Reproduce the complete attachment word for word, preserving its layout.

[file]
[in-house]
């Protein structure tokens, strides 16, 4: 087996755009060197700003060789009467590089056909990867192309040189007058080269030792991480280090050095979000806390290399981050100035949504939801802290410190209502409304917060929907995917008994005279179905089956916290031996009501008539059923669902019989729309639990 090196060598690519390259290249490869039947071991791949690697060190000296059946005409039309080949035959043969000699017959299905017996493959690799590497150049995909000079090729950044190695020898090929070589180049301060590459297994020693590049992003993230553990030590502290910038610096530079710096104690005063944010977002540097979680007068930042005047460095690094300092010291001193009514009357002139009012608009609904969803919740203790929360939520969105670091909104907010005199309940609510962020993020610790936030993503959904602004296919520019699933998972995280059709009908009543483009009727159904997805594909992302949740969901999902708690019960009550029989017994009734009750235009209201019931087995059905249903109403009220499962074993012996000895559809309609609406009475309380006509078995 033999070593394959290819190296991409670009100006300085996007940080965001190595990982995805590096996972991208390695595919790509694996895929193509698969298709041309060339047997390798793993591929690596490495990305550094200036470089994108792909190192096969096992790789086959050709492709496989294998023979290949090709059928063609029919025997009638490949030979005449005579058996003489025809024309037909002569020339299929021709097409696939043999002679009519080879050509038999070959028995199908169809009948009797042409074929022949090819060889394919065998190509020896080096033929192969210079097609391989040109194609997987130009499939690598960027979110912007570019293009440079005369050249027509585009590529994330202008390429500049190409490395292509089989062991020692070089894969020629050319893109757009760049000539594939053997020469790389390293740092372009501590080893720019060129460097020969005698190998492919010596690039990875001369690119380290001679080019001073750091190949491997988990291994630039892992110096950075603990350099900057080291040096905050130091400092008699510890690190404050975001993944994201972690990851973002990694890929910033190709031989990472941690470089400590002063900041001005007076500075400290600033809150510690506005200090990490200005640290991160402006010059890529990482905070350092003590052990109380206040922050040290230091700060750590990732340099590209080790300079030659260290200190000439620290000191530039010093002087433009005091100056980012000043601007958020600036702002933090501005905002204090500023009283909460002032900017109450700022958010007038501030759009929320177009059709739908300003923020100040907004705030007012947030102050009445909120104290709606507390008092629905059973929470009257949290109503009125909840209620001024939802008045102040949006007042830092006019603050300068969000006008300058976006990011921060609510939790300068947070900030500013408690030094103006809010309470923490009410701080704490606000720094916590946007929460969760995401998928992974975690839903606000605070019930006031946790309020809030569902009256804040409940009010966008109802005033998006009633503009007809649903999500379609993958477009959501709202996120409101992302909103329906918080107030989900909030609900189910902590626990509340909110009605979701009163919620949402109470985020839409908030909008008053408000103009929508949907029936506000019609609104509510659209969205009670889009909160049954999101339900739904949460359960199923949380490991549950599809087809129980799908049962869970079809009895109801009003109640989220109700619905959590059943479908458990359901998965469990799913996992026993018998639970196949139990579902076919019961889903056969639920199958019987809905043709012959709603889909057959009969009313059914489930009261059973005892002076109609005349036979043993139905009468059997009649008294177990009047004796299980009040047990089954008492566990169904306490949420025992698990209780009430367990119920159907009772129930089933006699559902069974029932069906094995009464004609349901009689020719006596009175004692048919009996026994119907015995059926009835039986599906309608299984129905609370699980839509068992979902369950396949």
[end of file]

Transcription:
[in-house]
């Protein structure tokens, strides 16, 4: 087996755009060197700003060789009467590089056909990867192309040189007058080269030792991480280090050095979000806390290399981050100035949504939801802290410190209502409304917060929907995917008994005279179905089956916290031996009501008539059923669902019989729309639990 090196060598690519390259290249490869039947071991791949690697060190000296059946005409039309080949035959043969000699017959299905017996493959690799590497150049995909000079090729950044190695020898090929070589180049301060590459297994020693590049992003993230553990030590502290910038610096530079710096104690005063944010977002540097979680007068930042005047460095690094300092010291001193009514009357002139009012608009609904969803919740203790929360939520969105670091909104907010005199309940609510962020993020610790936030993503959904602004296919520019699933998972995280059709009908009543483009009727159904997805594909992302949740969901999902708690019960009550029989017994009734009750235009209201019931087995059905249903109403009220499962074993012996000895559809309609609406009475309380006509078995 033999070593394959290819190296991409670009100006300085996007940080965001190595990982995805590096996972991208390695595919790509694996895929193509698969298709041309060339047997390798793993591929690596490495990305550094200036470089994108792909190192096969096992790789086959050709492709496989294998023979290949090709059928063609029919025997009638490949030979005449005579058996003489025809024309037909002569020339299929021709097409696939043999002679009519080879050509038999070959028995199908169809009948009797042409074929022949090819060889394919065998190509020896080096033929192969210079097609391989040109194609997987130009499939690598960027979110912007570019293009440079005369050249027509585009590529994330202008390429500049190409490395292509089989062991020692070089894969020629050319893109757009760049000539594939053997020469790389390293740092372009501590080893720019060129460097020969005698190998492919010596690039990875001369690119380290001679080019001073750091190949491997988990291994630039892992110096950075603990350099900057080291040096905050130091400092008699510890690190404050975001993944994201972690990851973002990694890929910033190709031989990472941690470089400590002063900041001005007076500075400290600033809150510690506005200090990490200005640290991160402006010059890529990482905070350092003590052990109380206040922050040290230091700060750590990732340099590209080790300079030659260290200190000439620290000191530039010093002087433009005091100056980012000043601007958020600036702002933090501005905002204090500023009283909460002032900017109450700022958010007038501030759009929320177009059709739908300003923020100040907004705030007012947030102050009445909120104290709606507390008092629905059973929470009257949290109503009125909840209620001024939802008045102040949006007042830092006019603050300068969000006008300058976006990011921060609510939790300068947070900030500013408690030094103006809010309470923490009410701080704490606000720094916590946007929460969760995401998928992974975690839903606000605070019930006031946790309020809030569902009256804040409940009010966008109802005033998006009633503009007809649903999500379609993958477009959501709202996120409101992302909103329906918080107030989900909030609900189910902590626990509340909110009605979701009163919620949402109470985020839409908030909008008053408000103009929508949907029936506000019609609104509510659209969205009670889009909160049954999101339900739904949460359960199923949380490991549950599809087809129980799908049962869970079809009895109801009003109640989220109700619905959590059943479908458990359901998965469990799913996992026993018998639970196949139990579902076919019961889903056969639920199958019987809905043709012959709603889909057959009969009313059914489930009261059973005892002076109609005349036979043993139905009468059997009649008294177990009047004796299980009040047990089954008492566990169904306490949420025992698990209780009430367990119920159907009772129930089933006699559902069974029932069906094995009464004609349901009689020719006596009175004692048919009996026994119907015995059926009835039986599906309608299984129905609370699980839509068992979902369950396949």